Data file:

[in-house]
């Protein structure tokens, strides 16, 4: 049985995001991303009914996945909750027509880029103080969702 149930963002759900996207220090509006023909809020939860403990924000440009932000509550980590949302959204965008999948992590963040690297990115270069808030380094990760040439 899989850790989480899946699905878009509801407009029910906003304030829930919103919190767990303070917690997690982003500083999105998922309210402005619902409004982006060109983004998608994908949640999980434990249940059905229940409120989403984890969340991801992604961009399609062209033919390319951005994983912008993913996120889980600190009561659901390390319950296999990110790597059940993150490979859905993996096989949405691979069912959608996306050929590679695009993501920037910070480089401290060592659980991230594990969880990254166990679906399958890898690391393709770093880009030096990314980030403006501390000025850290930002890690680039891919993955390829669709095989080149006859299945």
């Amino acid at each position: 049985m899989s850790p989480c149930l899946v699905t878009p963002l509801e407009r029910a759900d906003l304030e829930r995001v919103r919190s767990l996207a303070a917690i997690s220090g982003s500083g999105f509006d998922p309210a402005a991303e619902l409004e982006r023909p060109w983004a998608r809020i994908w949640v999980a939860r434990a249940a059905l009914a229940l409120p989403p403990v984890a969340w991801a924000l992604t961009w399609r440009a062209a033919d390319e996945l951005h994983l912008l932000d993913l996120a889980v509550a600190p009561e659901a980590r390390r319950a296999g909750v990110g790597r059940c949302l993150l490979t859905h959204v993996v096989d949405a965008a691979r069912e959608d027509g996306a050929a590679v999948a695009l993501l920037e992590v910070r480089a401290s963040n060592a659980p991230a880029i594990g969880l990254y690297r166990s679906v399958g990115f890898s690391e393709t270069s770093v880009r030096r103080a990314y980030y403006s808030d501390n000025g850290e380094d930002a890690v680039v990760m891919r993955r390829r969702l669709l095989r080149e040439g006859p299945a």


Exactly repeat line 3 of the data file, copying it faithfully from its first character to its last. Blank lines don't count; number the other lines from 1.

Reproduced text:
């Amino acid at each position: 049985m899989s850790p989480c149930l899946v699905t878009p963002l509801e407009r029910a759900d906003l304030e829930r995001v919103r919190s767990l996207a303070a917690i997690s220090g982003s500083g999105f509006d998922p309210a402005a991303e619902l409004e982006r023909p060109w983004a998608r809020i994908w949640v999980a939860r434990a249940a059905l009914a229940l409120p989403p403990v984890a969340w991801a924000l992604t961009w399609r440009a062209a033919d390319e996945l951005h994983l912008l932000d993913l996120a889980v509550a600190p009561e659901a980590r390390r319950a296999g909750v990110g790597r059940c949302l993150l490979t859905h959204v993996v096989d949405a965008a691979r069912e959608d027509g996306a050929a590679v999948a695009l993501l920037e992590v910070r480089a401290s963040n060592a659980p991230a880029i594990g969880l990254y690297r166990s679906v399958g990115f890898s690391e393709t270069s770093v880009r030096r103080a990314y980030y403006s808030d501390n000025g850290e380094d930002a890690v680039v990760m891919r993955r390829r969702l669709l095989r080149e040439g006859p299945a």